Shreveport Green has been one of the most successful examples. The nonprofit group has been working for years to clean up Shreveport neighborhoods, with an initial focus on beautification and planting flowers and trees in public places. Today, however, the group is heavily involved in local recycling efforts that simultaneously tidy up their communities, safely dispose of potentially damaging chemicals and provide the raw material for recycling.
For instance, Shreveport Green periodically hosts what the group has dubbed “Amnesty Day,” with a drive-up location for residents to bring in household chemicals, discarded materials and other items for safe disposal or recycling. People bring in everything from old appliances to used motor oil –– and even the occasional jar of arsenic or container of mercury. More people are coming year after year, and Donna Curtis, Shreveport Green executive director, sees this rising turnout as yet another sign that the green initiative is catching on.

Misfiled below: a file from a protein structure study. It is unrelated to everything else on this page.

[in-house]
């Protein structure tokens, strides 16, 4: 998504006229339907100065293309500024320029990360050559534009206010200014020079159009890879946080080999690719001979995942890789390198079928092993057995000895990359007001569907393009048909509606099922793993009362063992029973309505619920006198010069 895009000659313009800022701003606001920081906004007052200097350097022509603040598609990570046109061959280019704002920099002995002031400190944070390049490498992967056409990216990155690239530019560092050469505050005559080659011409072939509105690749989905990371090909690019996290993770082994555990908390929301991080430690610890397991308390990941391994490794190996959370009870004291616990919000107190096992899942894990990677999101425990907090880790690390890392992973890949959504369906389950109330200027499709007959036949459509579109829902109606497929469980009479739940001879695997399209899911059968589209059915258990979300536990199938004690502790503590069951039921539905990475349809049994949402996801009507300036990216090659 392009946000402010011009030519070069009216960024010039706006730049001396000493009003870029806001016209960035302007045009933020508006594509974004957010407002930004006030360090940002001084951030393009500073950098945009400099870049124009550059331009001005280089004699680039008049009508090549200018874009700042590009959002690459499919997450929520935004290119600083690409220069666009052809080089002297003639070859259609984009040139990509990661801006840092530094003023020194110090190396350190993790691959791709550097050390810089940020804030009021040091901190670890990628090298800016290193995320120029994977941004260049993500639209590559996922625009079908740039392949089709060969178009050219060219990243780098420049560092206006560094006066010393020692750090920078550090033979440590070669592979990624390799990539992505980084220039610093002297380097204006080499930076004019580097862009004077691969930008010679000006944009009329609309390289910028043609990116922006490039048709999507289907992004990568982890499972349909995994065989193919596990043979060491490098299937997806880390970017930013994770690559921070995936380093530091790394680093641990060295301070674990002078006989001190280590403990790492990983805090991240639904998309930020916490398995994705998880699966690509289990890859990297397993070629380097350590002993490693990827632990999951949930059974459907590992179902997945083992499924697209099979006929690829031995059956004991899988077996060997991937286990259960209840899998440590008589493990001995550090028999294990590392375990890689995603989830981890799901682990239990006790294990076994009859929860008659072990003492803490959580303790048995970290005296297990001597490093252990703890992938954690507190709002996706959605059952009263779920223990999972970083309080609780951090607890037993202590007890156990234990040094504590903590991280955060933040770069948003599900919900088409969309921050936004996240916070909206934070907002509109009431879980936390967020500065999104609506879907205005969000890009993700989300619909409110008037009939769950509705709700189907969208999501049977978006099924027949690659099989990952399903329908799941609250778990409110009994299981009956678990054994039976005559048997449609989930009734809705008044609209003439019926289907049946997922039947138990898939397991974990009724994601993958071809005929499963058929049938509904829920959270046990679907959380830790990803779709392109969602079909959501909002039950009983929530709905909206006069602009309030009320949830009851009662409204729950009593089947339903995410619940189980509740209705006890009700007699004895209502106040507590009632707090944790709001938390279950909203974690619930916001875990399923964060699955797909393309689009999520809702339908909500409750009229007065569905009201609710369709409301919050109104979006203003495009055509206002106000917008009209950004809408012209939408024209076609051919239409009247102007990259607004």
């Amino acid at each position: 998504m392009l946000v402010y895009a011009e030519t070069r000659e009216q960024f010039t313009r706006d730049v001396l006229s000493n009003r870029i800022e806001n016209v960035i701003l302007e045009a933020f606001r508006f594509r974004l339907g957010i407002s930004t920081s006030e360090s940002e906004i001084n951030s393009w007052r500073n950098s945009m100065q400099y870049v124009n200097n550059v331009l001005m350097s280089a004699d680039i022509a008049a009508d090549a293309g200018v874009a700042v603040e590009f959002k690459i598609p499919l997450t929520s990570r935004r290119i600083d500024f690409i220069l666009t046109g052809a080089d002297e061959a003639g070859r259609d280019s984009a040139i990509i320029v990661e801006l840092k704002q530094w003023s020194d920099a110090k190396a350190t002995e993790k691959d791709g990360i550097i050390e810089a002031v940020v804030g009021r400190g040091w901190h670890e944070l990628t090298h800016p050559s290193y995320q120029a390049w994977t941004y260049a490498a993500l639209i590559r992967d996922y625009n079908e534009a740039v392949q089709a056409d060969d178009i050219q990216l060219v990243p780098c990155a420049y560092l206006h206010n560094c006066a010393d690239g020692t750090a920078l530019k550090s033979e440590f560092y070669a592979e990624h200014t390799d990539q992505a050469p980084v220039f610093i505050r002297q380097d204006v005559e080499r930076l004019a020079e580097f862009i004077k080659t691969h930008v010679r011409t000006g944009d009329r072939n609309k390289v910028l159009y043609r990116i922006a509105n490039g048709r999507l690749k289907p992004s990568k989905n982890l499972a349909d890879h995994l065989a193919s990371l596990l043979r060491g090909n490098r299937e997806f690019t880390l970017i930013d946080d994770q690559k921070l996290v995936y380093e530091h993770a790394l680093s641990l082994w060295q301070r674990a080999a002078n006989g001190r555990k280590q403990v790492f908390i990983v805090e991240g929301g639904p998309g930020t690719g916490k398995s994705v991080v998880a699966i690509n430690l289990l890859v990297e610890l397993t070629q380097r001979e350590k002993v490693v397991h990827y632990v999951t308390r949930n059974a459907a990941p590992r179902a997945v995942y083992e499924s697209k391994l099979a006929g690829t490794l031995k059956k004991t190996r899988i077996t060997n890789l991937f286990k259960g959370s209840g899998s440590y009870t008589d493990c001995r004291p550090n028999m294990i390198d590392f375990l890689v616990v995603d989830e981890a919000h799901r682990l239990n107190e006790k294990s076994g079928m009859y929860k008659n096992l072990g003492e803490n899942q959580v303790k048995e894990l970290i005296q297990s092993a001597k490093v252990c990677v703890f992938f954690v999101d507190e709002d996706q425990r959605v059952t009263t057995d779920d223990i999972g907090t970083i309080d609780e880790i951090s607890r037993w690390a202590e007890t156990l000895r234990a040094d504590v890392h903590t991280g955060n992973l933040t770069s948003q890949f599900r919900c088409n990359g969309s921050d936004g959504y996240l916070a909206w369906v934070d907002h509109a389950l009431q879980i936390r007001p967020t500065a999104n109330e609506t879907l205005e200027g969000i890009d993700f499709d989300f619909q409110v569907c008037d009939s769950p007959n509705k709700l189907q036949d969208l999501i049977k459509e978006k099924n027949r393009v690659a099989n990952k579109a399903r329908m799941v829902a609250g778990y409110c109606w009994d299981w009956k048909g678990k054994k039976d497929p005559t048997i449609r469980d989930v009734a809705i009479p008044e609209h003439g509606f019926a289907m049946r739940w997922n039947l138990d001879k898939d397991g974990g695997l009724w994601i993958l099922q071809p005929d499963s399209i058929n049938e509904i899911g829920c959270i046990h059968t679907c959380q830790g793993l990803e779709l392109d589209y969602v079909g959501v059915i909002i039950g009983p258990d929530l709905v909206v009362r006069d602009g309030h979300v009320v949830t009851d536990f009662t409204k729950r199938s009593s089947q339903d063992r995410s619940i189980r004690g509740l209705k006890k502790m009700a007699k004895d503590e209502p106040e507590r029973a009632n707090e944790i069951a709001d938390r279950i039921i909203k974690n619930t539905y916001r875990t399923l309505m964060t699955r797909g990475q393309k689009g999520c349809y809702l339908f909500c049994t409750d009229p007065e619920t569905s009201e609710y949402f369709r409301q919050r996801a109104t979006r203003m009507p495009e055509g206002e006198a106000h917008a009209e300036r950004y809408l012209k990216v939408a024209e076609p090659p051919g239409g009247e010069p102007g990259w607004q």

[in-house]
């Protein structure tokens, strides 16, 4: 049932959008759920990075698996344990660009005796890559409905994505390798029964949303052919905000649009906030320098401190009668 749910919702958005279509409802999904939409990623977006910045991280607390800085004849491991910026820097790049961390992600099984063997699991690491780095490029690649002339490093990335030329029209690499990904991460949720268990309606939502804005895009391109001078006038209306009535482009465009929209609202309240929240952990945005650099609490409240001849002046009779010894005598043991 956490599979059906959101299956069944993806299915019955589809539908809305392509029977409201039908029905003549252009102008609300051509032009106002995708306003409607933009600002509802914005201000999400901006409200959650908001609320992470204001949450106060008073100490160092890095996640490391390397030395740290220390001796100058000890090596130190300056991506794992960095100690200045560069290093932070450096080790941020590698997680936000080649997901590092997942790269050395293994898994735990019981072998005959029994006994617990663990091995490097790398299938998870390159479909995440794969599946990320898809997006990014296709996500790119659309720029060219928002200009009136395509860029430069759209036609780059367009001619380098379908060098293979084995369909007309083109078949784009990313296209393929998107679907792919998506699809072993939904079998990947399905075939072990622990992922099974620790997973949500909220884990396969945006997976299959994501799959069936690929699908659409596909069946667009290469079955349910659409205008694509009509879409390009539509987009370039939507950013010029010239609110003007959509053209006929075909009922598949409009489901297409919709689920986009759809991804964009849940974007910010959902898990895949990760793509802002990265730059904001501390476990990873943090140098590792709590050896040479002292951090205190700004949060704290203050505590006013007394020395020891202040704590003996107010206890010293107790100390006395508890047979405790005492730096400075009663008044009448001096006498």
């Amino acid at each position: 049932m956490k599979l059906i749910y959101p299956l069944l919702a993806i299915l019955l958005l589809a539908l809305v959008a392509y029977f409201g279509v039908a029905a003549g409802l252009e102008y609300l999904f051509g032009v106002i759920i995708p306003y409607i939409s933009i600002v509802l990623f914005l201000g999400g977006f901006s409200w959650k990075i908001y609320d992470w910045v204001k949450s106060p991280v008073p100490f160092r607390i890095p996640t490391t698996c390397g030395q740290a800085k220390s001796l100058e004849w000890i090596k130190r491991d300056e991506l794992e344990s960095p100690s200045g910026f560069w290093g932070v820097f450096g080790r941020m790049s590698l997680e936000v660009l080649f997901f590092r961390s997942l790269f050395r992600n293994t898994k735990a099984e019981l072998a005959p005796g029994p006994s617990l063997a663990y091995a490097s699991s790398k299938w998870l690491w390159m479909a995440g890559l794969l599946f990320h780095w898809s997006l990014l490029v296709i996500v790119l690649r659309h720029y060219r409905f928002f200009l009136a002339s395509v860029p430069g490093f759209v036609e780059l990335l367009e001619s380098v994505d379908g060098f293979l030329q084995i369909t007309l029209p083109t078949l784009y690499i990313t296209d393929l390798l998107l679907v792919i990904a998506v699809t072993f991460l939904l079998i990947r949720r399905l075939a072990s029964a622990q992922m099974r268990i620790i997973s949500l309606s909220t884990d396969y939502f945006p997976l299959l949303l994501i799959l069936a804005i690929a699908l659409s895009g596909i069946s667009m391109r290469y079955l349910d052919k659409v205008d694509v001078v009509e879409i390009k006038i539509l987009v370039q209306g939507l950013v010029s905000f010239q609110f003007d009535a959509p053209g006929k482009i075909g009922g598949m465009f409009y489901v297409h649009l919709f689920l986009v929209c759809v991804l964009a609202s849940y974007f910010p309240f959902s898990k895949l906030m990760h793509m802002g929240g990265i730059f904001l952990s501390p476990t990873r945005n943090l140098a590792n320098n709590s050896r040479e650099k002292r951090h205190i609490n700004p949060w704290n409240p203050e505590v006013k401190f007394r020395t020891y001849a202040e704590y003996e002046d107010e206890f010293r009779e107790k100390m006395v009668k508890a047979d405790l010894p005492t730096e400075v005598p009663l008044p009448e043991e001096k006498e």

“We had 60 percent more [participants] this year with no extra marketing, and I think it’s because people are having greater awareness now,” she says. “If you make it easy for people to participate, they’ll get involved.”
A combination of civic pride and concern for the environment motivates many of the volunteers who make Shreveport Green’s initiatives possible, and in some cases they extend their commitment beyond specific events to carry the eco-friendly momentum further into their communities. For instance, one frequent volunteer, commercial real estate agent Jo Ann Wheless, was instrumental in creating a series of neighborhood cleanups around her own community just outside Shreveport.